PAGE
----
NATHALIE BROADHURST ESTIVAL (France), calling on parties to act responsibility in order to reach a political agreement with the Government, voiced her hope that other mechanisms for dialogue and de-escalation can be reactivated under the auspices of the United Nations. She also expressed her hope that the recent restoration of diplomatic relations between Saudi Arabia and Iran can advance ongoing negotiations between Yemeni parties while strengthening regional security and stability. Against this backdrop, Iran must cease its destabilizing activities, she said. The current and encouraging dynamic, she continued, must lead to a comprehensive and inclusive political solution that considers the interests and concerns of all. To that end, Yemeni women must be involved in defining the future of their country and the Houthis must engage in negotiations in good faith. While the Council must not forget the Yemeni people, aid cannot benefit them without the guarantee of proper and safe working conditions for humanitarian personnel, she pointed out, reiterating her call for the preservation of humanitarian space. The Houthis must stop their restrictions on United Nations and humanitarian personnel and must immediately and unconditionally release detained personnel. She also called for the speedy implementation of the Organization’s plan on the Safer tanker.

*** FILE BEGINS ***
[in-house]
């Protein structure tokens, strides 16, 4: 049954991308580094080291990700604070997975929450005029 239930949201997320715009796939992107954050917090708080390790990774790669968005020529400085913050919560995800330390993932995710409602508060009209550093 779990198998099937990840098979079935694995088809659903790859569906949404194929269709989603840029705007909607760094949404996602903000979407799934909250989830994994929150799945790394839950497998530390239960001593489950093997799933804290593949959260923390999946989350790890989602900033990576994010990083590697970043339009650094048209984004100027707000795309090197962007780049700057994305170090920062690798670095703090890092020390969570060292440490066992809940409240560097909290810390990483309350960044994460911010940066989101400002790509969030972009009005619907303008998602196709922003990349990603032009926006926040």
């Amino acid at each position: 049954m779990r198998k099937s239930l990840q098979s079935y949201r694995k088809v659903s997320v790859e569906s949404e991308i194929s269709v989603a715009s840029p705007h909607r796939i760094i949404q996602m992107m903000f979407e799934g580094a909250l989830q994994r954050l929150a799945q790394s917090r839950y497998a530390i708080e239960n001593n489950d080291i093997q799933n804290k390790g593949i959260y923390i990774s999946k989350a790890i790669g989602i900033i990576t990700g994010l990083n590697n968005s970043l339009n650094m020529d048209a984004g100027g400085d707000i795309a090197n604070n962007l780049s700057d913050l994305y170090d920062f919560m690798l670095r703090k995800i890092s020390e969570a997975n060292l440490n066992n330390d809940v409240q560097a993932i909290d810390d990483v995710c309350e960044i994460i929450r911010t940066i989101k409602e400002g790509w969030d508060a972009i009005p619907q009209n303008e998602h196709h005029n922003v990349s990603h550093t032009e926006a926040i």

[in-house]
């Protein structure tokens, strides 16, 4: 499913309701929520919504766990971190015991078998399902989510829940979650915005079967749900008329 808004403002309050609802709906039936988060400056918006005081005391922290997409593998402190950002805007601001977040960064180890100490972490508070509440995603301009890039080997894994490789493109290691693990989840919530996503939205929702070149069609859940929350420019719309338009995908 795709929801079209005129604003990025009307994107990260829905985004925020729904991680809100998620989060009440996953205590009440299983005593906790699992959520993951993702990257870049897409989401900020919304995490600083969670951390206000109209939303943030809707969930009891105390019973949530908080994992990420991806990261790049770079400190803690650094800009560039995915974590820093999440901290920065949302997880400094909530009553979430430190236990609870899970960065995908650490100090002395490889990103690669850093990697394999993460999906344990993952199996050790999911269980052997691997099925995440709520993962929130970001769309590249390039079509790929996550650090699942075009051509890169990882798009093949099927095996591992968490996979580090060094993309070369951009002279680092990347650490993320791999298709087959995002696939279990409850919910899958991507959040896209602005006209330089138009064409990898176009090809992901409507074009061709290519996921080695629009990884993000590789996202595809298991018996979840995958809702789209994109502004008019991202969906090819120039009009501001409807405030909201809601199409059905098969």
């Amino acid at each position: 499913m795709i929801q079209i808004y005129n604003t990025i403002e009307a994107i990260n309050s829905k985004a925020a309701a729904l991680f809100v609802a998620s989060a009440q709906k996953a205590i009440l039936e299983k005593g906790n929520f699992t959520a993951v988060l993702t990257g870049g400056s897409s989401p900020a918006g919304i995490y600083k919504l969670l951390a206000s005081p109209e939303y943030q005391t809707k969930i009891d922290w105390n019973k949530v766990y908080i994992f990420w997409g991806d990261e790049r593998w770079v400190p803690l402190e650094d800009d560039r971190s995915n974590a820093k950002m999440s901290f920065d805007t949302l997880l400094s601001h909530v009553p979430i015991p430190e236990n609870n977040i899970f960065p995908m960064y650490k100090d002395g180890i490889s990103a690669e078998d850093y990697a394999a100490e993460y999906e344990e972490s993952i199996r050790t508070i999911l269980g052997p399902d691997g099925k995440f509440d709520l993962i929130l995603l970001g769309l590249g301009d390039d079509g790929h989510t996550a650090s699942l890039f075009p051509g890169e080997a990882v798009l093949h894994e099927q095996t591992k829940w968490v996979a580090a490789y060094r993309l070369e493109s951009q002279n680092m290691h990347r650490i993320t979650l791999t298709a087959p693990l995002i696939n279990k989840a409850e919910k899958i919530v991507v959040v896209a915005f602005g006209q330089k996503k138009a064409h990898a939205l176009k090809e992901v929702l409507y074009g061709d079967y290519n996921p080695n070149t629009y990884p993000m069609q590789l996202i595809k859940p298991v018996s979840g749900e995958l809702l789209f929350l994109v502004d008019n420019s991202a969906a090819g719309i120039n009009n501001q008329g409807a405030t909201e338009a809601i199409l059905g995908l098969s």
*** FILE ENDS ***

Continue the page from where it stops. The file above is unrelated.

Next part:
ABDULLAH ALI FADHEL AL-SAADI (Yemen) reiterated his country’s support for the Special Envoy, as well as for regional and international efforts to relaunch the 2022 truce and the United Nations-facilitated peace process. However, for peace to be achieved, negotiating partners that believe in equal rights and reject violence are required. If the Houthis do not, any agreement reached will only serve as a “band-aid”, and militias will continue to sow chaos. Describing his Government’s good faith efforts to reach the 2022 truce, its strict adherence to its terms and the many compromises it made to extend it, he said the Houthis nevertheless insisted on refusing to open roads in Ta’iz, and have recently blocked oil imports, providing the Yemeni people of critical goods and resources. Houthi militias continue to instil terrorist ideologies into children and recruit them into war, force people to flee from their homes and subject civilians to torture and forced disappearance.
Thousands of innocent people are also killed every day by Houthi landmines, he continued, noting that such risks are borne disproportionately by women and children. Meanwhile, gains made by Yemeni women are being eroded as the Houthis deprive them of education, impose gender-based movement restrictions, employ sexual violence, abduct women and imprison them in secret jails. Noting several recent Government reforms in the financial and economic sectors, he said that, today, there is a real chance that humanitarian assistance can help address the Yemeni peoples’ needs and advocated for the channelling of funds through the Central Bank of Yemen. He went on to reject the continued arms smuggling operation from Iran to the Houthis and called on the Council to address those violations, while expressing hope that the agreement recently reached between Iran and Saudi Arabia will usher in a new period of more peaceful behaviour.